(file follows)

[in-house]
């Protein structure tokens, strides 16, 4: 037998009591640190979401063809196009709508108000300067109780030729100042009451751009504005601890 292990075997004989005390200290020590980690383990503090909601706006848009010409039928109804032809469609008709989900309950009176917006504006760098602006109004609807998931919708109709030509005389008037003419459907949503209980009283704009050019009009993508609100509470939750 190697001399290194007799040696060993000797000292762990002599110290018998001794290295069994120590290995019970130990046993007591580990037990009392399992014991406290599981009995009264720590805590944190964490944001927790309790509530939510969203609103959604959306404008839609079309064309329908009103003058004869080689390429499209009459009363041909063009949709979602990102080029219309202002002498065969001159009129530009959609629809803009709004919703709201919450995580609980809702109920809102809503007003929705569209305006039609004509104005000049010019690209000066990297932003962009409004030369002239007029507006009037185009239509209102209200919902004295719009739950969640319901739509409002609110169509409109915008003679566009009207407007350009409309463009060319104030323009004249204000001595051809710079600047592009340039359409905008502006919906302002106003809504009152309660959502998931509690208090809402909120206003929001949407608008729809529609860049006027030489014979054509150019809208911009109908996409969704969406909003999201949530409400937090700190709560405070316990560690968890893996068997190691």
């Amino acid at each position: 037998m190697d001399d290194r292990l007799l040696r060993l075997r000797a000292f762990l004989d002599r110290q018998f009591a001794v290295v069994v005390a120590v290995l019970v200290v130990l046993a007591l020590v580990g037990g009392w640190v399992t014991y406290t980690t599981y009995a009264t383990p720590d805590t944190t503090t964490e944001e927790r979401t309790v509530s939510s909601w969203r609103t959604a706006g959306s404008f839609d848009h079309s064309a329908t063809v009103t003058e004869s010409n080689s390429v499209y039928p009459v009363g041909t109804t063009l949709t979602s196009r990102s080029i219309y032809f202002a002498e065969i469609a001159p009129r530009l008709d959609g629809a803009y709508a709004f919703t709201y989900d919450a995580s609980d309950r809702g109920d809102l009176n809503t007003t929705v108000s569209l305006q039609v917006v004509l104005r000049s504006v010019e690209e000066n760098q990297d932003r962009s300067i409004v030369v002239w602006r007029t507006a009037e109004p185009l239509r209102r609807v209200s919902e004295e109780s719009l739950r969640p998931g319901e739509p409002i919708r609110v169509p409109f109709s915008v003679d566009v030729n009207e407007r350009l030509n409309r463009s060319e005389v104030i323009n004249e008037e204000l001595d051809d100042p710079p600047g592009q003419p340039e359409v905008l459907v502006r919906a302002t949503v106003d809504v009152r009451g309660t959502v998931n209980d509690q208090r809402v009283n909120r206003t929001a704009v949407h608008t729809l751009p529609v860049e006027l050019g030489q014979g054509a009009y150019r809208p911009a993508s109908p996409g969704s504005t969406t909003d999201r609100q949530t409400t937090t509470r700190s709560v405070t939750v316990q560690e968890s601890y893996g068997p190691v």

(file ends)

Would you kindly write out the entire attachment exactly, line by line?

[in-house]
């Protein structure tokens, strides 16, 4: 037998009591640190979401063809196009709508108000300067109780030729100042009451751009504005601890 292990075997004989005390200290020590980690383990503090909601706006848009010409039928109804032809469609008709989900309950009176917006504006760098602006109004609807998931919708109709030509005389008037003419459907949503209980009283704009050019009009993508609100509470939750 190697001399290194007799040696060993000797000292762990002599110290018998001794290295069994120590290995019970130990046993007591580990037990009392399992014991406290599981009995009264720590805590944190964490944001927790309790509530939510969203609103959604959306404008839609079309064309329908009103003058004869080689390429499209009459009363041909063009949709979602990102080029219309202002002498065969001159009129530009959609629809803009709004919703709201919450995580609980809702109920809102809503007003929705569209305006039609004509104005000049010019690209000066990297932003962009409004030369002239007029507006009037185009239509209102209200919902004295719009739950969640319901739509409002609110169509409109915008003679566009009207407007350009409309463009060319104030323009004249204000001595051809710079600047592009340039359409905008502006919906302002106003809504009152309660959502998931509690208090809402909120206003929001949407608008729809529609860049006027030489014979054509150019809208911009109908996409969704969406909003999201949530409400937090700190709560405070316990560690968890893996068997190691």
């Amino acid at each position: 037998m190697d001399d290194r292990l007799l040696r060993l075997r000797a000292f762990l004989d002599r110290q018998f009591a001794v290295v069994v005390a120590v290995l019970v200290v130990l046993a007591l020590v580990g037990g009392w640190v399992t014991y406290t980690t599981y009995a009264t383990p720590d805590t944190t503090t964490e944001e927790r979401t309790v509530s939510s909601w969203r609103t959604a706006g959306s404008f839609d848009h079309s064309a329908t063809v009103t003058e004869s010409n080689s390429v499209y039928p009459v009363g041909t109804t063009l949709t979602s196009r990102s080029i219309y032809f202002a002498e065969i469609a001159p009129r530009l008709d959609g629809a803009y709508a709004f919703t709201y989900d919450a995580s609980d309950r809702g109920d809102l009176n809503t007003t929705v108000s569209l305006q039609v917006v004509l104005r000049s504006v010019e690209e000066n760098q990297d932003r962009s300067i409004v030369v002239w602006r007029t507006a009037e109004p185009l239509r209102r609807v209200s919902e004295e109780s719009l739950r969640p998931g319901e739509p409002i919708r609110v169509p409109f109709s915008v003679d566009v030729n009207e407007r350009l030509n409309r463009s060319e005389v104030i323009n004249e008037e204000l001595d051809d100042p710079p600047g592009q003419p340039e359409v905008l459907v502006r919906a302002t949503v106003d809504v009152r009451g309660t959502v998931n209980d509690q208090r809402v009283n909120r206003t929001a704009v949407h608008t729809l751009p529609v860049e006027l050019g030489q014979g054509a009009y150019r809208p911009a993508s109908p996409g969704s504005t969406t909003d999201r609100q949530t409400t937090t509470r700190s709560v405070t939750v316990q560690e968890s601890y893996g068997p190691v």